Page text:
Figure 4
The entire HO gene is acetylated throughout the cell cycle in sin3Δ cells. sin3 cells were synchronized with nocodazole and samples were fixed for chromatin IP after synchronous release. ChIPs were performed with the antibody to diacetylated ...

Role of the Sin3p/Rpd3p deacetylase complex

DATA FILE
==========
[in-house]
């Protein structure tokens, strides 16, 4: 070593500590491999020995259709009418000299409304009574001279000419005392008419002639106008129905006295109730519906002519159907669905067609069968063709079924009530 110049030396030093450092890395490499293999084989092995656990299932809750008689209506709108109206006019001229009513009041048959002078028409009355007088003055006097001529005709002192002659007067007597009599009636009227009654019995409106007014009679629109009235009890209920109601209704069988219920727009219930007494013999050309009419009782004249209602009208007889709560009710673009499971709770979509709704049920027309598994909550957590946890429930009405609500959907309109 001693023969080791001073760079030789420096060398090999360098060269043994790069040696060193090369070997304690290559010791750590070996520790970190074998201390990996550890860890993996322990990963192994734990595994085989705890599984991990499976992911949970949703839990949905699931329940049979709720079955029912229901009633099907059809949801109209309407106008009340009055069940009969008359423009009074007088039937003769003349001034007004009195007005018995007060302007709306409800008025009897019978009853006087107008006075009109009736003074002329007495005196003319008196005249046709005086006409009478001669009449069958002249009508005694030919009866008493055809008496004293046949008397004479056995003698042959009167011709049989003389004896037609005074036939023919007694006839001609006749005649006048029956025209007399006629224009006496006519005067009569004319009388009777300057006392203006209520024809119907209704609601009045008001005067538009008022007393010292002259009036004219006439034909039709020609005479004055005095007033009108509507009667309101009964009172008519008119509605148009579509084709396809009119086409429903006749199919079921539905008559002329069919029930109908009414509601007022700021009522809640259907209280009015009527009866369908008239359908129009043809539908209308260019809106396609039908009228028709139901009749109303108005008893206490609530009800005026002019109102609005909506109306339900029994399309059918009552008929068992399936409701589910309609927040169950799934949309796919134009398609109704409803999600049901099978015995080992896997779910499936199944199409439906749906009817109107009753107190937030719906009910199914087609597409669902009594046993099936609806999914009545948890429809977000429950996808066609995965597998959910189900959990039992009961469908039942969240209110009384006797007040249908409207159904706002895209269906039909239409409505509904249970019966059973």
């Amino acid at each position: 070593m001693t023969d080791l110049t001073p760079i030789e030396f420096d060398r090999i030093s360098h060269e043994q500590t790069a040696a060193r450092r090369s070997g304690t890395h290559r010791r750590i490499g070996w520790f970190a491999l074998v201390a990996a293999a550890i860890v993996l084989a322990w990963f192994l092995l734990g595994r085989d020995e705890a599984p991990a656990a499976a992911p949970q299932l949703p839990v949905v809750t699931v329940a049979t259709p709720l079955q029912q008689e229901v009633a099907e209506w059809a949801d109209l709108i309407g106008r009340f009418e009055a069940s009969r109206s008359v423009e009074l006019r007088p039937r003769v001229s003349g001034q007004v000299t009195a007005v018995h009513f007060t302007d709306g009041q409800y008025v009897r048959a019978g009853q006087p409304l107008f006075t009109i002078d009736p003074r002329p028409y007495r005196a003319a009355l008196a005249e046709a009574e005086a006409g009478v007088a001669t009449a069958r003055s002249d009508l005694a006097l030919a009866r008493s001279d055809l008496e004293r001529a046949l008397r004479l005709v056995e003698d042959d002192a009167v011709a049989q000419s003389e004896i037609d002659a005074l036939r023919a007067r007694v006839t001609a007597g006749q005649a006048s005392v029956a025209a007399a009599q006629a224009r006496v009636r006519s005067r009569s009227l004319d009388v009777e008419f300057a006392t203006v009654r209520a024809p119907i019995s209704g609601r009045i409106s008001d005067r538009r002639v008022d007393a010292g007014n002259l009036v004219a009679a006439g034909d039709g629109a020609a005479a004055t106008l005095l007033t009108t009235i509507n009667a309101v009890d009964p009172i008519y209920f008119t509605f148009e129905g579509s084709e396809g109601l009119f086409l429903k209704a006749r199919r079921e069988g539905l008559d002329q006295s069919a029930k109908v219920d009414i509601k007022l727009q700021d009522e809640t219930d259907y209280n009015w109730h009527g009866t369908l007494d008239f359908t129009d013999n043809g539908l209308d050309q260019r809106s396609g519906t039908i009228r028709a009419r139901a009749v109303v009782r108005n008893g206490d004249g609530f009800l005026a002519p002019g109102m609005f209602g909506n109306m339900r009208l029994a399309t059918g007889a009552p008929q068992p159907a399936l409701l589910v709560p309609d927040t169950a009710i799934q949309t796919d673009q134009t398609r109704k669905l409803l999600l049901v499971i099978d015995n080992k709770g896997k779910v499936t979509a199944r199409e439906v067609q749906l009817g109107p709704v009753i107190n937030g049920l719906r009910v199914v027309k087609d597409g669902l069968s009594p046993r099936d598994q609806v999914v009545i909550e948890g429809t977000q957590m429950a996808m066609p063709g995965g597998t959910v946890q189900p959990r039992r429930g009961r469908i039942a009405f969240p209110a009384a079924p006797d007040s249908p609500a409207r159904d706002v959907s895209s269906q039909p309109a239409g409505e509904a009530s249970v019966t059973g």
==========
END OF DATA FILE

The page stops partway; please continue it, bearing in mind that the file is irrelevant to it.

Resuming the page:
Although the data presented in Figure Figure33 identifies the trans-acting factors required for establishing cell cycle-regulated acetylation at the HO locus, these results do not address how these acetylation events are eliminated when HO is repressed in early S phase or how the deacetylated state is established as cells enter G1. For instance, we find that the levels of acetylated histones H3 and H4 decline precipitously in early S phase just prior to the inactivation of HO transcription (Figs. (Figs.113). Likewise, at the start of G1, H3 acetylation at the HO locus is much lower than the levels observed throughout the genome (Figs. (Figs.1C1C and and2B).2B). One possibility is that these deacetylation events might be controlled by the Sin3p/Rpd3p deacetylase complex (Kasten et al. 1997), because SIN3 (SDI1) and RPD3 (SDI2) were identified as negative regulators of HO expression (Nasmyth et al. 1987; Sternberg et al. 1987; Stillman et al. 1994). To address this possibility, we constructed a sin3 ash1 double mutant, and a synchronous cell population was generated by nocodazole arrest and release. Histone H3 acetylation at the HO locus was then analyzed during the cell cycle by ChIP (Fig. (Fig.4).4). Whereas wild-type cells exhibit a dramatic burst of histone acetylation as cells enter G1, inactivation of SIN3 leads to a high level of H3 acetylation that shows little cell cycle periodicity (Fig. (Fig.4A).4A). In particular, H3 acetylation does not decline at the G1/S boundary, but rather the level of H3 acetylation increases further as cells enter S phase. Furthermore, H3 acetylation is also high in the HO coding region and upstream of the SCB elements (Fig. (Fig.4B,C).4B,C). Although histone deacetylation in early S phase seems to parallel inactivation of HO expression in wild-type cells, constitutive histone acetylation does not alter the cell cycle timing of HO activation (J.E. Krebs and C.L. Petersen, data not shown; see also Nasmyth et al. 1987). Thus, inactivationof the Sin3p/Rpd3p deacetylase complex disrupts the size of the acetylated domain and eliminates the cell cycle-regulated acetylation of the HO upstream region. The cell cycle timing of HO expression, however, appears to be primarily controlled by the regulation of Swi4p/Swi6p by Cdc28p/cyclin kinases (Harrington and Andrews 1996; Koch et al. 1996).